‘I started wondering what the people who cooked at key moments in history might have to say,’ he writes in his introduction. ‘Which of them liked spicy food, and which preferred mild? Who ate a lot, and who just picked at his food? Who wanted his steak rare, and who liked it well done? And finally, did the food they ate have any effect on their politics?’
It turns out that these particular topics are probably the least interesting in the book. Like so many of us, the dictators seem to have plumped for the kind of comfort food they were given as children. Pol Pot liked roast chicken, Castro liked ice cream – ‘he could eat ten scoops or more with his dinner’ – Saddam liked fish soup, and Albania’s Stalinist dictator, Enver Hoxha, had a sweet tooth.
But much more fascinating are the somersaults the chefs had to turn in order to remain in favour with their capricious bosses. For instance, Hoxha’s chef feared for his life, and rightly so, since the Albanian dictator’s two previous chefs had died in mysterious circumstances. But then he realised that his boss had been a mother’s boy, and ‘if I replaced his mother, then he couldn’t kill me’. Accordingly, he managed to persuade Hoxha’s sister to give him all their mother’s favourite recipes, and his future was assured. ‘We all cheer up if we eat something from childhood, don’t we? … Quite often he’d sit down at the table feeling agitated and get up in a good mood, joking even. Who knows how many lives I saved that way?’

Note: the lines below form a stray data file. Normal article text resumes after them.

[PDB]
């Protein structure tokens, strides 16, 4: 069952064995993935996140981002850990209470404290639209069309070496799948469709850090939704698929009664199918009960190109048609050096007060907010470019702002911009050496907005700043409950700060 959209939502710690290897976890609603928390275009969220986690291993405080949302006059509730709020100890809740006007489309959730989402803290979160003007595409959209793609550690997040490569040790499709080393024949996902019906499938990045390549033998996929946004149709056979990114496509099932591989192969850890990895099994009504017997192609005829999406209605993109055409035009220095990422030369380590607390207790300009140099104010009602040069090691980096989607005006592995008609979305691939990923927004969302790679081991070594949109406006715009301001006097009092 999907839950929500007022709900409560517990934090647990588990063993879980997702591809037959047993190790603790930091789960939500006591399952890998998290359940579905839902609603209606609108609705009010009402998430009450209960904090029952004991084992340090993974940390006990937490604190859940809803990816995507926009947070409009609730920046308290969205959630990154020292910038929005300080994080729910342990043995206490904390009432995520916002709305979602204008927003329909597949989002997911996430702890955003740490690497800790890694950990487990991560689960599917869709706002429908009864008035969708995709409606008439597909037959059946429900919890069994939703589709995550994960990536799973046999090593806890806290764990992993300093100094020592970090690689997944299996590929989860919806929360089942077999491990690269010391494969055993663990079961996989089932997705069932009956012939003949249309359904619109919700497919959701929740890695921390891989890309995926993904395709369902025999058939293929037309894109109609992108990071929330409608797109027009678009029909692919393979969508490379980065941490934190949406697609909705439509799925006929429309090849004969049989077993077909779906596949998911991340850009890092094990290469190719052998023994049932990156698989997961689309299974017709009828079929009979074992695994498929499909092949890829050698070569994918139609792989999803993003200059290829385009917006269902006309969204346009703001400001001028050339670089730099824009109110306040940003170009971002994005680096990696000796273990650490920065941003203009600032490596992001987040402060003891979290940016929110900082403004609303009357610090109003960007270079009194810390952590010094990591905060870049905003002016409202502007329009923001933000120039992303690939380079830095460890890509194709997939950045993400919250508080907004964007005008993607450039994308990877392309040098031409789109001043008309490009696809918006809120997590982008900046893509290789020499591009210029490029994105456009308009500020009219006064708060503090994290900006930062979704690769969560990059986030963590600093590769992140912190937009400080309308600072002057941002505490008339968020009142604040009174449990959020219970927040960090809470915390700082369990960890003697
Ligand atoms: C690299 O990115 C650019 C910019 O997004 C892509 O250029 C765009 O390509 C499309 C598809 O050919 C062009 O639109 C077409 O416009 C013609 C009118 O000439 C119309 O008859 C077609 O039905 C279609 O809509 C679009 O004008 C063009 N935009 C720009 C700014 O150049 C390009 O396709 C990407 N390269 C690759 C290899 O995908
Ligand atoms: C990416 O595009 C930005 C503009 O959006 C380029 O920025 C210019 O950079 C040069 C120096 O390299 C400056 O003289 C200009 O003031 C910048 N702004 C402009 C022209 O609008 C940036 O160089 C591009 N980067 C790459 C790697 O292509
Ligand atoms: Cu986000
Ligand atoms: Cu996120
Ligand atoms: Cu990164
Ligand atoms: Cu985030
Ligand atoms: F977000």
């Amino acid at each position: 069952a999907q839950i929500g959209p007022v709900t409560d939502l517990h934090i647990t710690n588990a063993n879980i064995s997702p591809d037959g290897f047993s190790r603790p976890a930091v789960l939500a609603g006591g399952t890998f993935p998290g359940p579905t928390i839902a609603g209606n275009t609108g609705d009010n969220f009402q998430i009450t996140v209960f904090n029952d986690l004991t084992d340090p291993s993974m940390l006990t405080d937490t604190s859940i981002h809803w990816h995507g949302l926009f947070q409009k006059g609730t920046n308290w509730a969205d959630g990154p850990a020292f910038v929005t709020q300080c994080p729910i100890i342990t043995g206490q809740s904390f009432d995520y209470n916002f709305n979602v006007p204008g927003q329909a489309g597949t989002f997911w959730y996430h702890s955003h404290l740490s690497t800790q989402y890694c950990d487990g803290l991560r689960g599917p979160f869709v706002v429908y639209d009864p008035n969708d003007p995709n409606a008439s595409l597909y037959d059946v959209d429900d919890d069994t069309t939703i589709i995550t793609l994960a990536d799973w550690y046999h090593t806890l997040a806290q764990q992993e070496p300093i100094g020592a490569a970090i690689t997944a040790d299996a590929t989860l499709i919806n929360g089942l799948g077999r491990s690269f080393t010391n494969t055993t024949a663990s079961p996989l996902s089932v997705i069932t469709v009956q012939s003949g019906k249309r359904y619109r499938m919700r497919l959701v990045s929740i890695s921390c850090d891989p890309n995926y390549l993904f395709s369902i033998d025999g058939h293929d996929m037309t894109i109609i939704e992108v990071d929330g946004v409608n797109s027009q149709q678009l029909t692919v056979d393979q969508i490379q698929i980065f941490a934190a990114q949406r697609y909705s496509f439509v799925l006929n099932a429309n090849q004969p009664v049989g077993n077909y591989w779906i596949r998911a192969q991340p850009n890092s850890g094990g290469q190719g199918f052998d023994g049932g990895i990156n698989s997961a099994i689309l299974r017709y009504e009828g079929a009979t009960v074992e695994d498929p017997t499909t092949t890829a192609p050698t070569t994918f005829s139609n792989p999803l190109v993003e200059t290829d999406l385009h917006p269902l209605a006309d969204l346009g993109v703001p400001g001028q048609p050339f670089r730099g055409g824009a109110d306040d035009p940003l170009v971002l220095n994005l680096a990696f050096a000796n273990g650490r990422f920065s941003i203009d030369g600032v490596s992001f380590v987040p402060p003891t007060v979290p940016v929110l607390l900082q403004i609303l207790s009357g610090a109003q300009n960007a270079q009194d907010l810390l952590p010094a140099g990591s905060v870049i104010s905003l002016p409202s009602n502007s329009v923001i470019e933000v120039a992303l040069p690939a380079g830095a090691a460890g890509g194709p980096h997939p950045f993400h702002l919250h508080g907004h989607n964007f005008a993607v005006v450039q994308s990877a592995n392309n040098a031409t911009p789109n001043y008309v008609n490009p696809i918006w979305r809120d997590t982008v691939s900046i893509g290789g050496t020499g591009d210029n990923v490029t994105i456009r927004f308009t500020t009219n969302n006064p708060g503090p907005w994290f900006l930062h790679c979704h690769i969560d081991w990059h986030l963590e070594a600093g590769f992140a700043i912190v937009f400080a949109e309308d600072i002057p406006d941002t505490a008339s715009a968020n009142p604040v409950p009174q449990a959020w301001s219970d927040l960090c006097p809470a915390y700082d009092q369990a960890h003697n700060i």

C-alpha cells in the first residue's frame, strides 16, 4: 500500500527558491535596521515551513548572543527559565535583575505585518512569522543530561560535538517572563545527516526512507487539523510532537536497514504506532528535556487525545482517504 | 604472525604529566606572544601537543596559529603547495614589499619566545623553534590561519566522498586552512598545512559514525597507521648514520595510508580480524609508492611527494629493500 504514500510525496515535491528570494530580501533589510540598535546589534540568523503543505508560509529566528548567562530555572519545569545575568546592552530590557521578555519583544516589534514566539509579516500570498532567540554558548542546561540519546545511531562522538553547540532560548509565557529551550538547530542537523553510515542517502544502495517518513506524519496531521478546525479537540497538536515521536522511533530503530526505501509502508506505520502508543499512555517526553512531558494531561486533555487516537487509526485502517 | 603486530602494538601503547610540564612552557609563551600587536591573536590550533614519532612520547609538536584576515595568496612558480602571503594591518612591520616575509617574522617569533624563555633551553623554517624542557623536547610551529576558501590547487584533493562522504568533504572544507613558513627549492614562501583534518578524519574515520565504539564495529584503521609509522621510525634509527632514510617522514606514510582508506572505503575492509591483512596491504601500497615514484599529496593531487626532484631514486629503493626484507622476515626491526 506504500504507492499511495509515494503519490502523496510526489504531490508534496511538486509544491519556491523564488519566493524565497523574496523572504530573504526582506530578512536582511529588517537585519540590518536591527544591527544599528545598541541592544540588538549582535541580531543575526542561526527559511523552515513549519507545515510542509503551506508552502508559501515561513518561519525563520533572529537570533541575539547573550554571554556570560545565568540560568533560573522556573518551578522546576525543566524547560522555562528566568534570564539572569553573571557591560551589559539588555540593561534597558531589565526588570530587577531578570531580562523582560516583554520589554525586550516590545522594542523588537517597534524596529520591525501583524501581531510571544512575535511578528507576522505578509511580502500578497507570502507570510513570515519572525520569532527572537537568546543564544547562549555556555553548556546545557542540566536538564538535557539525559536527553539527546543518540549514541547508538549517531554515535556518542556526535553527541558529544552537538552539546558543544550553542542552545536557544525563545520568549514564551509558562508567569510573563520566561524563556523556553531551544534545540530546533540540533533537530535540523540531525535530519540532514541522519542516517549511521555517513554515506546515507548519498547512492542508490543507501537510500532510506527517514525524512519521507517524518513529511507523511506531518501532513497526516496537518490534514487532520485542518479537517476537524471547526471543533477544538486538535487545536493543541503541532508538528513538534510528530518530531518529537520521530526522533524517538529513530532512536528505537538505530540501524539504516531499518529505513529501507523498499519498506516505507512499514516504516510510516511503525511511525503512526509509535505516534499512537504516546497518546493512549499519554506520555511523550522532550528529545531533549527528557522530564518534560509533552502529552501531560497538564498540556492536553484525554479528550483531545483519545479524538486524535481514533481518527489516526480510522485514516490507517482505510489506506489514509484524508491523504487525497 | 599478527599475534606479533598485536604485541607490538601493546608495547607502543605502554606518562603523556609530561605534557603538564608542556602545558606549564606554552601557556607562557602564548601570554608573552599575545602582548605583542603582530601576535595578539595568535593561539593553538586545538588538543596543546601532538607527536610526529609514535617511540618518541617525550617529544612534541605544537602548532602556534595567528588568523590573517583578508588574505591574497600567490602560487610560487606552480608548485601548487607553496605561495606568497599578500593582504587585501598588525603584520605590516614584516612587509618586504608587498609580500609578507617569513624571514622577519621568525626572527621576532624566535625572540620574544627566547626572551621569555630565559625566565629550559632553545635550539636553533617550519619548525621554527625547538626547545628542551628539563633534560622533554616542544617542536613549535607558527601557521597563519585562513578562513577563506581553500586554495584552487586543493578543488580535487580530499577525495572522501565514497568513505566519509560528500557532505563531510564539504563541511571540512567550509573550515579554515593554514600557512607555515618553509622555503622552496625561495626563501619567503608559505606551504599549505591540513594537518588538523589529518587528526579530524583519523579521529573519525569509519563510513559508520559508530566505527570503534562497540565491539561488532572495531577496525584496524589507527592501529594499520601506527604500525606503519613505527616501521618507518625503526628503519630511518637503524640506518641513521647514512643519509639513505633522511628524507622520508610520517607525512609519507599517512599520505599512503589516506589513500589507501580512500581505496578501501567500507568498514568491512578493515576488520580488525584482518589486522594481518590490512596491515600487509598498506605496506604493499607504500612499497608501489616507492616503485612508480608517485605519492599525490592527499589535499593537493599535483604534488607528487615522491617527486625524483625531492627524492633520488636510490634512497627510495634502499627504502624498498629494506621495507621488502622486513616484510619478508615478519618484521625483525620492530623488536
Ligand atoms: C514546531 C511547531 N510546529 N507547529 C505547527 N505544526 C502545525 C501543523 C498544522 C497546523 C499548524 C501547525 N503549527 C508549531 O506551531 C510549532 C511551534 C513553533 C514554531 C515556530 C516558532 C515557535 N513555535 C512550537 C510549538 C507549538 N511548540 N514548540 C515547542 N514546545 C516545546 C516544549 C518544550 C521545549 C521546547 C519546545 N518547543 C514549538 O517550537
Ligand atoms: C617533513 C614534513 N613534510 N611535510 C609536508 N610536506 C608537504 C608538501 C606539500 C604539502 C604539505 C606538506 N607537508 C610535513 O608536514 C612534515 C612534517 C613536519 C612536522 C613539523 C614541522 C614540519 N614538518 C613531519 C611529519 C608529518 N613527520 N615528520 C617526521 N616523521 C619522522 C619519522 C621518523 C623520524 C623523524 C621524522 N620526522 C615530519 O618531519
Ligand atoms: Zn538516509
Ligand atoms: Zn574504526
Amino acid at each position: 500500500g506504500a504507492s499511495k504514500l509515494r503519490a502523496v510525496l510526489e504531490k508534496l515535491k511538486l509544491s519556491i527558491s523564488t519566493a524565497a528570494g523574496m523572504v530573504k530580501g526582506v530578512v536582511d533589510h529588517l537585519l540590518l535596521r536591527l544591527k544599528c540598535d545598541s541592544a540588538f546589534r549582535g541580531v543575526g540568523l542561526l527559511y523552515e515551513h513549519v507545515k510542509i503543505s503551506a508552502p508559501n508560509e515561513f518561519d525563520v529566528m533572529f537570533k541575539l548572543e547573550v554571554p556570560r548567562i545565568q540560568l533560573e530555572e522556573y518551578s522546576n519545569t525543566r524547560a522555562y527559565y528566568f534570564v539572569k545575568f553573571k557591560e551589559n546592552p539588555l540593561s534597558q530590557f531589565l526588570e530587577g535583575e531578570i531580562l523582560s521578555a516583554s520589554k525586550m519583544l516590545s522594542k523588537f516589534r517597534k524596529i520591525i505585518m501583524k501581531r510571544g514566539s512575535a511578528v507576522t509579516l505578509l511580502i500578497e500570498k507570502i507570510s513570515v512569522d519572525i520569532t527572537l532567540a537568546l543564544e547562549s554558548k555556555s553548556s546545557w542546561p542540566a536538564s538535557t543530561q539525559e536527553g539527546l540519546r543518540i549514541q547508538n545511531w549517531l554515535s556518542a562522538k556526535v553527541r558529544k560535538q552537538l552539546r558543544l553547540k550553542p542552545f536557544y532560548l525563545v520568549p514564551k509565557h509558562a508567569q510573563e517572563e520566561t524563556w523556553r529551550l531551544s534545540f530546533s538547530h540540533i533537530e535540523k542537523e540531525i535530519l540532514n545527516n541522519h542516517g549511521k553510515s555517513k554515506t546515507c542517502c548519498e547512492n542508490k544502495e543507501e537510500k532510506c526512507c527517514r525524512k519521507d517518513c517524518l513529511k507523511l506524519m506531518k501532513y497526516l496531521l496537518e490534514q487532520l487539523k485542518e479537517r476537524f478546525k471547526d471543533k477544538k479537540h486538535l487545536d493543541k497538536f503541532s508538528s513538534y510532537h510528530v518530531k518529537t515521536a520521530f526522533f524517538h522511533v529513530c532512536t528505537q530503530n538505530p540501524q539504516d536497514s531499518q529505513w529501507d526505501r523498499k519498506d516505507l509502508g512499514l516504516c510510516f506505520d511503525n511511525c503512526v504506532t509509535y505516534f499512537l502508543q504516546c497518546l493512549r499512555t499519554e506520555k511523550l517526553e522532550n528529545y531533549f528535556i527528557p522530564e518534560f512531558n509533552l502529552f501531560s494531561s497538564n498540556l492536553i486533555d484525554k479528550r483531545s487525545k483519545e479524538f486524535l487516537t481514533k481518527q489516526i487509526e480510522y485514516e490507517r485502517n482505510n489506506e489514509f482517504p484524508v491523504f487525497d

Amin tucks into a roast chicken leg in Uganda, 1978. Like most dictators, Idi Amin had his little whims. He insisted that everyone involved in preparing his food must be circumcised
How To Feed A Dictator offers a beguiling mix of the dark and the comic, combining fancy cuisine with torture and genocide. Its tone is reminiscent of Armando Iannucci’s recent movie The Death Of Stalin, in which the absurd and the monstrous, the funny and the horrifying are so entwined as to be indivisible.